The story of Kitana and Mileena is retold, fairy tale style.

Blair Marnellby Blair Marnell

Writers: Aaron Helbing and Todd Helbing

Director: Kevin Tancharoen

One of the stranger bits of feedback from last week's episode of "Mortal Kombat: Legacy" basically stated that I was acting like I knew Johnny Cage personally.

Don't you?

All kidding aside, I've been playing "Mortal Kombat" since the first game hit the arcades. I've gotten every game for the home systems, watched both movies, the live action TV series and even the horrible animated series. So, yes. I know "Mortal Kombat" pretty well at this point. And last week's episode was a pretty s***y Johnny Cage story that wasn't worthy of the name "Mortal Kombat."

This week, the focus shifts over to the history of Kitana (Sam Tjhia) and Mileena (Jolene Tran). Well, sort of. Most of the episode actually follows Sindel (Beatrice Ilg) and the rise of Shao Khan (Aleks Paunovic). The episode also has a very strange reliance on a fairy tale-like voiceover to narrate every action and it sometimes shifts into partially animated sequences instead of sticking with live action. In fact, some of the best moments were animated, like Mileena's attempts to suppress her "overbite" and the attack of the Tarkatan warriors.

If the entire episode had been animated, it would have been a more effective way to tell this story and it probably would have been able to give it the epic scale that it needs. The decision to use voiceover almost exclusively also hurt this episode. It felt like the writers didn't trust that the material would work on screen through dialog alone. But the narration made things even cheesier than they needed to be.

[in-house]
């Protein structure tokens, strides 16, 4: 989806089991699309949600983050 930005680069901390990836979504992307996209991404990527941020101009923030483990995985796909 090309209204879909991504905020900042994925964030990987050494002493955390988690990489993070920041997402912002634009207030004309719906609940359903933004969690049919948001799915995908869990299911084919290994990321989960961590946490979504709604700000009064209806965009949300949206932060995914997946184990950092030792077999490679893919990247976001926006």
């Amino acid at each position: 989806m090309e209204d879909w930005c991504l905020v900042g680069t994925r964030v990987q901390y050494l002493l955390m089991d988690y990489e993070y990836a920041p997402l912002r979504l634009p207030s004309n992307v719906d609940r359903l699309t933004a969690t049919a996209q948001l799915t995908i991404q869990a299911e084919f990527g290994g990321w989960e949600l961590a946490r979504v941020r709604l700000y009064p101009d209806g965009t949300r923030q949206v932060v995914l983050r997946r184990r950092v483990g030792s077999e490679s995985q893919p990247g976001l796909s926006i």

I suspect that the animated segments were due to the budget limitations of the series. It's actually kind of surprising that the creative team even tried to depict the conquest of Edenia at all. It simply can't be done in live action on the budget they were working with. The new Baraka isn't bad in live action, but I was expecting the more unique take on that character from "Mortal Kombat: Rebirth;" where he was a human who graphically mutilated himself to become the ultimate killer. The approach here is technically faithful to the original, but the other incarnation was more interesting.

The story itself is actually pretty close to the "MK" source material as well, although it did give me a few "WTF?!" moments like Sindel's soul merge with Kitana and her subsequent suicide for poorly defined reasons. The one really interesting angle that came out of this was that Jerrod — Sindel's husband and Kitana's father — survives his apparent demise through the use of a double. Which means he should still be out there somewhere.

Paunovic's performance as Shao Khan was remarkably unimpressive. Even if he had his crazy skull helmet, he still probably wouldn't have looked right. It reminds me of the time that Syfy cast John Ralston as Ming the Merciless in the last "Flash Gordon" TV series. For all I know, Ralston could be a great actor; but he was horrible as Ming. And I get the exact same reaction from watching Paunovic trying to portray the emperor of Outworld.

There's really not enough here to make a call one way or another for Tjhia and Tran as Kitana and Mileena. They simply don't get enough screentime to really emerge as characters. And even more unforgivably, we don't even get to see them fight! Now, if next week's episode is an actual continuation of this one, then that problem may already be fixed.

But if the story just jumps to another character again then it's going to be a huge cop out.

Crave Online Rating: 5.5 out of 10.